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Lessons From The Cold War / Penny M. Von Eschen

Ron and gorby

Labor in the United States is embattled in the 1980's and we can think of Marget Thatcher famously saying 'There's no such thing as society, only individuals'. So you kind of have this Reagan-Thatcher War on Society and on the one hand yes, those calls, that global solidarity, that connected anti-imperialism, anti-colonial movements, anti-apartheid, and labor struggles, I think it's powerful. So in some sense it becomes a target of neoliberal and right projects who deliberately go after it, as Reagan deliberately goes after breaking labor unions...These movements in the global south and the eastern block are successes because they transform societies, on the other hand they are deeply, deeply crippled by IMF policies, world bank policies, the impositions of those policies, by shock therapy...So whether it's anti-apartheid movement in South Africa or certainly Gorbachev in the Soviet Union and Eastern Bloc: people do not get what they were asking for.

Penny M. Von Eschen is author of the new book, “Paradoxes of Nostalgia: Cold War Triumphalism and Global Disorder since 1989.” Penny is the William R. Kenan Jr. Professor of American Studies and Professor of History at the University of Virginia and author of, “Satchmo Blows Up the World: Jazz Ambassadors Play the Cold War,” and “Race against Empire: Black Americans and Anticolonialism, 1937–1957.” We speak with Penny about the enduring legacy of the Cold War in international politics.


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Penny M. Von Eschen

Penny Marie Von Eschen is an American historian and Professor of History and William R. Kenan, Jr. Professor of American Studies at the University of Virginia. She is known for her works on American and African-American history, American diplomacy, the history of music, and their connections with decolonization.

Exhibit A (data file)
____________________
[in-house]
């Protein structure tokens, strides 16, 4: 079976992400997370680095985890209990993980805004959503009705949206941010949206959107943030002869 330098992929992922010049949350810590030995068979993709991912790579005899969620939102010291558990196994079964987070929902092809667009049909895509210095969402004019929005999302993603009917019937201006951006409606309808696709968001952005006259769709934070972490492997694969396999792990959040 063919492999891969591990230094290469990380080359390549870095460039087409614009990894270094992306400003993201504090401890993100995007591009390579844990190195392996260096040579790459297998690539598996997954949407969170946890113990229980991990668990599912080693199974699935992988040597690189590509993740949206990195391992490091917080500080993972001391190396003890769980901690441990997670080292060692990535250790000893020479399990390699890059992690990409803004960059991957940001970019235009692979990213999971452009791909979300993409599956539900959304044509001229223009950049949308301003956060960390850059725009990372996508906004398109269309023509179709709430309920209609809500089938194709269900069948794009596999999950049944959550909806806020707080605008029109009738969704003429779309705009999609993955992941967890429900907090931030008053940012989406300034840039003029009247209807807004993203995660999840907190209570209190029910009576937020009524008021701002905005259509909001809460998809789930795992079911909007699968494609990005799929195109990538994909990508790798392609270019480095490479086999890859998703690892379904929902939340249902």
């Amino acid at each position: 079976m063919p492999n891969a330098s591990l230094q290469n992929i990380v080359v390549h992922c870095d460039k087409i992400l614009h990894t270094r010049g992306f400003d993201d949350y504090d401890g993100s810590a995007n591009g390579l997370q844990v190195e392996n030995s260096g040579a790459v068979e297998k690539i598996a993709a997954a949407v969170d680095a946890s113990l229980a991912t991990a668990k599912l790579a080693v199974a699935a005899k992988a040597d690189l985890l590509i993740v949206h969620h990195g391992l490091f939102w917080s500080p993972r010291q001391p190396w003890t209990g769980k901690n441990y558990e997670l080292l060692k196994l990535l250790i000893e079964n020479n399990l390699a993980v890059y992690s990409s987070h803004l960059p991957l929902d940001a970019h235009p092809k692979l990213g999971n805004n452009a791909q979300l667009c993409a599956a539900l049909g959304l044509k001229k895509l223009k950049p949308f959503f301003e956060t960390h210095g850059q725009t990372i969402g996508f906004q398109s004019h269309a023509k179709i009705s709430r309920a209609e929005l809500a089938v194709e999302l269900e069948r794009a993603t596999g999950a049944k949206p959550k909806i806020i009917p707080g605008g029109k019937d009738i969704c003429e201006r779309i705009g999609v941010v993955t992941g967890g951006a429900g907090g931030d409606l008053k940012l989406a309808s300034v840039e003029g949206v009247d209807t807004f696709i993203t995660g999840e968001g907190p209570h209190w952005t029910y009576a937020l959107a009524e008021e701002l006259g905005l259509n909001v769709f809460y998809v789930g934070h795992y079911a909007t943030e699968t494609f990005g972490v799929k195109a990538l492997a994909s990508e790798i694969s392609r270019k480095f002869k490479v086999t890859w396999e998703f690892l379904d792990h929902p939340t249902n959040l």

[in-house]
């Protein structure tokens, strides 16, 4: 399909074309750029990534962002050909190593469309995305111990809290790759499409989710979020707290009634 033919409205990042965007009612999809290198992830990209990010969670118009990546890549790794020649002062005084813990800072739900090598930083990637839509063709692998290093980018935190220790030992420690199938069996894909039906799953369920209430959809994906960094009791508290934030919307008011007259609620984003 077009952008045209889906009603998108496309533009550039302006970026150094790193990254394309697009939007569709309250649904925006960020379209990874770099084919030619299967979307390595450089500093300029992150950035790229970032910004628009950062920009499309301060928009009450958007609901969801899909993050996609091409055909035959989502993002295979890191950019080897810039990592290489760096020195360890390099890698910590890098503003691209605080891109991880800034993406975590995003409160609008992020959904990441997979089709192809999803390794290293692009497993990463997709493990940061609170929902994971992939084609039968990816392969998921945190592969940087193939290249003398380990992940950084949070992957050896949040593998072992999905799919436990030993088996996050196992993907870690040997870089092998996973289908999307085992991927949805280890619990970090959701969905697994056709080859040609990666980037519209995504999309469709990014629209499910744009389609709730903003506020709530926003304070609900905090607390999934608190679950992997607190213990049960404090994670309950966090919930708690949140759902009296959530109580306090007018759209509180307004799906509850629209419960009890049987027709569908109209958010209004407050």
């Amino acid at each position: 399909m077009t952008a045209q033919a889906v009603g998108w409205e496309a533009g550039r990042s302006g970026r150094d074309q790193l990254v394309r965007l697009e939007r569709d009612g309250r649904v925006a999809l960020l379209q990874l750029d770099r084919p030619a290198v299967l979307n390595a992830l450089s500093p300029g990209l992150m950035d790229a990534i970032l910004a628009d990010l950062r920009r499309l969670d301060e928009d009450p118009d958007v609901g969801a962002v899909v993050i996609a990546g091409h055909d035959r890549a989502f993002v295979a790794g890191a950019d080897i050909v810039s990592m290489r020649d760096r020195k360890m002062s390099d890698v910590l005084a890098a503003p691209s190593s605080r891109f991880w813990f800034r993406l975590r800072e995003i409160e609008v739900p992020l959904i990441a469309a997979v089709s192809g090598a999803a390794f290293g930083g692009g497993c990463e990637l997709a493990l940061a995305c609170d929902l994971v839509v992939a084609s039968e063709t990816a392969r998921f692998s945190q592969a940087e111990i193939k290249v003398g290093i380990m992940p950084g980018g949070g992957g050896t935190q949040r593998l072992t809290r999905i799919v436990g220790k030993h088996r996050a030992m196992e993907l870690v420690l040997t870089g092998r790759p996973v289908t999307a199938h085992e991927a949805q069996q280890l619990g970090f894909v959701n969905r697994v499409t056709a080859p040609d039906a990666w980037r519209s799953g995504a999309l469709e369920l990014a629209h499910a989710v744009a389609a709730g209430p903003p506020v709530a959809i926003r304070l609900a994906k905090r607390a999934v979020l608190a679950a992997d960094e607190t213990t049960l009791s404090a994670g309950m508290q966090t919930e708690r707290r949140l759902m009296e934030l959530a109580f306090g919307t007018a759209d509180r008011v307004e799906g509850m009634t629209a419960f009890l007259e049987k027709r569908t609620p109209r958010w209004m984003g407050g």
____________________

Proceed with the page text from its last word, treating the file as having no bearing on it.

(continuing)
Von Eschen graduated from Northwestern University with a bachelor's degree in philosophy in 1982. She completed a Ph.D. from the department of history at Columbia University in 1994; her dissertation was African-Americans and colonialism, 1937–1957: The rise and fall of the politics of the African diaspora.

She was an assistant professor of history at the University of Iowa from 1994 to 1996, and at the University of Texas at Austin from 1996 to 1999. Next, she became an associate professor of history and American culture at the University of Michigan, and was promoted to professor there in 2006. In 2015 she moved to Cornell University as the L. Sanford and Jo Mills Reis Professor of Humanities, before moving again to Virginia.

Von Eschen's book on trumpeter Louis Armstrong and the Jazz ambassadors program of the United States Department of State, Satchmo Blows Up the World: Jazz Ambassadors Play the Cold War (2004) was first runner-up for the John Hope Franklin Publication Prize for the Best Book in American Studies in 2005. A feature-length documentary film, The Jazz Ambassadors (2018), was inspired in part by the book, and Von Eschen herself appears as a commentator in the film.

She also wrote Race against Empire: Black Americans and Anticolonialism, 1937–1957 (1997). Von Eschen is coeditor of Contested Democracy: Freedom, Race, and Power in American History (2007) and of American Studies: An Anthology (2009).


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